Apart from to influencing regulation and policy measures that effect the work of the community, there are also more practical reasons to engage in advocacy: to engage new volunteers, to make insights on policy explicit to facilitate collaboration, to generate funding for the collaborative enterprise through collaboration with similar groups with a similar mission. In line with the style of Wikipedia so far advocacy has been reactive. For instance: the community voiced its views against censorship only after the IWF made editing pages on the English Wikipedia impossible when they tried to remove an illustration of an album cover of the German rock band, The Scorpions. It will need an extra effort to set up an approach to advocacy with a more proactive attitude.
Why not do it in the wiki-way?
We would like people to engage in developing an advocacy approach in a wikiway.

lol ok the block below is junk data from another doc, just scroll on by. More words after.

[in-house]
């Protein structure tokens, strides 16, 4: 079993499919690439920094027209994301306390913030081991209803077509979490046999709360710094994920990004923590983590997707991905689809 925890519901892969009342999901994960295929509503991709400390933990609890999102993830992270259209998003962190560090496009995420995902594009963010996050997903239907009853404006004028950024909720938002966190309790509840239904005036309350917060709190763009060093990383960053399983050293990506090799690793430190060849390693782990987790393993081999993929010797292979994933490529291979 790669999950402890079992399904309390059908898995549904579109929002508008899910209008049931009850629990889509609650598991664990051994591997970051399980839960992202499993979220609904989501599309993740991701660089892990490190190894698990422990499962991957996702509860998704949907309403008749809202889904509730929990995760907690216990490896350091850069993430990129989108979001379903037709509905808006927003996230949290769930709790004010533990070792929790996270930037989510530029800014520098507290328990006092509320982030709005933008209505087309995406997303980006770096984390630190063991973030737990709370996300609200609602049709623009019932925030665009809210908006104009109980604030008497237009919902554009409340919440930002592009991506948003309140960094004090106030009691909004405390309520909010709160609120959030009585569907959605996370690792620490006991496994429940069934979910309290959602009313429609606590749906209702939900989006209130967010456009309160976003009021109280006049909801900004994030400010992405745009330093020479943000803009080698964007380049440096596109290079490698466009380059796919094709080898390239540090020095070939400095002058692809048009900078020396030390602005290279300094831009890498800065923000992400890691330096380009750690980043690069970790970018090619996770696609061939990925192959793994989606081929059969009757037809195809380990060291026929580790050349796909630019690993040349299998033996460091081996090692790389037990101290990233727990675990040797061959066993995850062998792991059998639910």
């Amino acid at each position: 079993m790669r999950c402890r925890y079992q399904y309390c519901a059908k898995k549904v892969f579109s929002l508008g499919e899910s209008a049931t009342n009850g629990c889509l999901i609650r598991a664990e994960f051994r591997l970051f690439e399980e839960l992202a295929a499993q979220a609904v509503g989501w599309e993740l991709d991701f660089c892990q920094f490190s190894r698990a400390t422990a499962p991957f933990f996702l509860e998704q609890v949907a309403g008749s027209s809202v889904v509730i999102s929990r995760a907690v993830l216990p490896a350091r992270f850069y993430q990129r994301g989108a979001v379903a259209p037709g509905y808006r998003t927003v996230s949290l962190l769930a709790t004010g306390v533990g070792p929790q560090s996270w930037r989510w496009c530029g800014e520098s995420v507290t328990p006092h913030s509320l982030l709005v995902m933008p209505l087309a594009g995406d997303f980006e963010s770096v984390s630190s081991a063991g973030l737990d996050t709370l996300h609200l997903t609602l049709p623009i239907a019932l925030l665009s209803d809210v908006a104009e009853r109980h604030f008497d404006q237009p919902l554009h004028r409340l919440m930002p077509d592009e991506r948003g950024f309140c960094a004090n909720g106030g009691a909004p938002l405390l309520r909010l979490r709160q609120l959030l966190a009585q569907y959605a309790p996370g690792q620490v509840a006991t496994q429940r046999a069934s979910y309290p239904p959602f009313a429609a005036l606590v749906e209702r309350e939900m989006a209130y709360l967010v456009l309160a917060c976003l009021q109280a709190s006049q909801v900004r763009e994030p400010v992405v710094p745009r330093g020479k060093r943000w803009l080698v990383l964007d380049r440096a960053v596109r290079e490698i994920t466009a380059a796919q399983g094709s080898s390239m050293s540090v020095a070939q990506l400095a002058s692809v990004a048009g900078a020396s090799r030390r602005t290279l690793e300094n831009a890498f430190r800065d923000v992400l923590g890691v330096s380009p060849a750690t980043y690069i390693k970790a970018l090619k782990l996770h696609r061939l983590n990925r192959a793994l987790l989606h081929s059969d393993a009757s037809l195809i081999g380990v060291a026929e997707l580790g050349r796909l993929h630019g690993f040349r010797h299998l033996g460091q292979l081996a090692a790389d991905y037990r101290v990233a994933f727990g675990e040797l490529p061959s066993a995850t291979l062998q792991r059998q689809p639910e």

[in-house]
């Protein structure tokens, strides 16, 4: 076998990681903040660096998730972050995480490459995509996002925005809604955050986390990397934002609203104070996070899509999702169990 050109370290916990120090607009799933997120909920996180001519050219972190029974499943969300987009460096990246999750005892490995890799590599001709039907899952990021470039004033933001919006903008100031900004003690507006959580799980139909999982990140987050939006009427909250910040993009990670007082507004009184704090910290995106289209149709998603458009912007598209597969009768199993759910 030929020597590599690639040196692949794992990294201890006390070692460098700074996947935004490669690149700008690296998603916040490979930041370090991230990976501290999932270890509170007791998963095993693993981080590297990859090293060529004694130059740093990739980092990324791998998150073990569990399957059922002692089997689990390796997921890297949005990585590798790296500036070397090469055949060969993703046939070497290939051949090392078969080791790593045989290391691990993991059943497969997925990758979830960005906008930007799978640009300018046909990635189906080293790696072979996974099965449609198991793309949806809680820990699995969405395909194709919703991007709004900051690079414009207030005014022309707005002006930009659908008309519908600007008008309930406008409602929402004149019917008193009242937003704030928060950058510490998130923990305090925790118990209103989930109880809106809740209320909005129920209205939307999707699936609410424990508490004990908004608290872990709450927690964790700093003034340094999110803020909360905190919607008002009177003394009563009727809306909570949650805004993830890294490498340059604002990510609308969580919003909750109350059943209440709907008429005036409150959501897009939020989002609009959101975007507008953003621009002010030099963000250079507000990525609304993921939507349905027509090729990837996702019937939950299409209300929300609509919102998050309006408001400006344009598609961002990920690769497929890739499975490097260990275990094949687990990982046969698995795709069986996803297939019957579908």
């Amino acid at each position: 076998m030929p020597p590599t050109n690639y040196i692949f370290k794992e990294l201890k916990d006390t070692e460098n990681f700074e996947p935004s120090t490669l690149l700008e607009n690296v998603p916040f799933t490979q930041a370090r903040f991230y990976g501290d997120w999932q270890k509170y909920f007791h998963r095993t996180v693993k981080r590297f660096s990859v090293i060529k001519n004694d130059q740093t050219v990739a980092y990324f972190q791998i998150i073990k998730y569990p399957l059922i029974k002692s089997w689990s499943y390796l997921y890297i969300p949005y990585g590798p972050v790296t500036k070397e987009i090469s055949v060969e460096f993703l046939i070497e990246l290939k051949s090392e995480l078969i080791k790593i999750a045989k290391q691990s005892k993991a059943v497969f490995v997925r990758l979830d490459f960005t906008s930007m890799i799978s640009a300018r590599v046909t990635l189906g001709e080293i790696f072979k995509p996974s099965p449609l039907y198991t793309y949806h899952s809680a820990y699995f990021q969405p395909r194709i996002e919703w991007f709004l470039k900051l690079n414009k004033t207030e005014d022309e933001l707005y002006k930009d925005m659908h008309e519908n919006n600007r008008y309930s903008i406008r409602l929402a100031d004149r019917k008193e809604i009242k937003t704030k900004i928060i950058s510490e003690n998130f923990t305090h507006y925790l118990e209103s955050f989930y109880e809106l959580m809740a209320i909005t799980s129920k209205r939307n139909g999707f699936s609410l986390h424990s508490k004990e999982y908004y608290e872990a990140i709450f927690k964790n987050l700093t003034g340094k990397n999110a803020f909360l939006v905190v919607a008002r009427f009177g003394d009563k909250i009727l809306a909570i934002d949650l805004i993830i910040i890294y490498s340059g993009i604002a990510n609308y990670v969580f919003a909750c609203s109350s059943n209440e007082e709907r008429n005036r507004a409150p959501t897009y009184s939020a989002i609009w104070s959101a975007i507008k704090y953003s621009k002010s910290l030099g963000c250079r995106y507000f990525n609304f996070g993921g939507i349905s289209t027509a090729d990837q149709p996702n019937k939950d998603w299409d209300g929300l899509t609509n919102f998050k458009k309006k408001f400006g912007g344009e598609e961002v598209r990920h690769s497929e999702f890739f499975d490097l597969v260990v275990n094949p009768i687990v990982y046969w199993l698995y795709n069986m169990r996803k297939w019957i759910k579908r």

Our recommendation is to set up some sort of an essay-contest to explore outlines of an approach to advocacy. Should it not be possible to get together small teams, consisting of an experienced Wikipedian and a student in law or political science, guided perhaps by volunteers of organisations that share the same objective as the team would like to elaborate? For instance a digital rights organisation or a copyright officer of a university library? The assignment should contain a practical aspect, like improving a page on a related subject and a more scholarly analysis. The contest will also provide an opportunity to strengthen alliances with academia and organisations with similar objectives. It would generate a body of knowledge and a network of people on an issue that has no neutral point of view, but seeks to describe diverse perspectives adapted to local and topical dimension of the issue.
The kind of questions that can be taken as starting point of the essay competition should have to do with the roles of the WMF, chapters and volunteers in advocacy on policy issues.
This is a list of questions that came up in the work of the advocacy taskforce over the last months.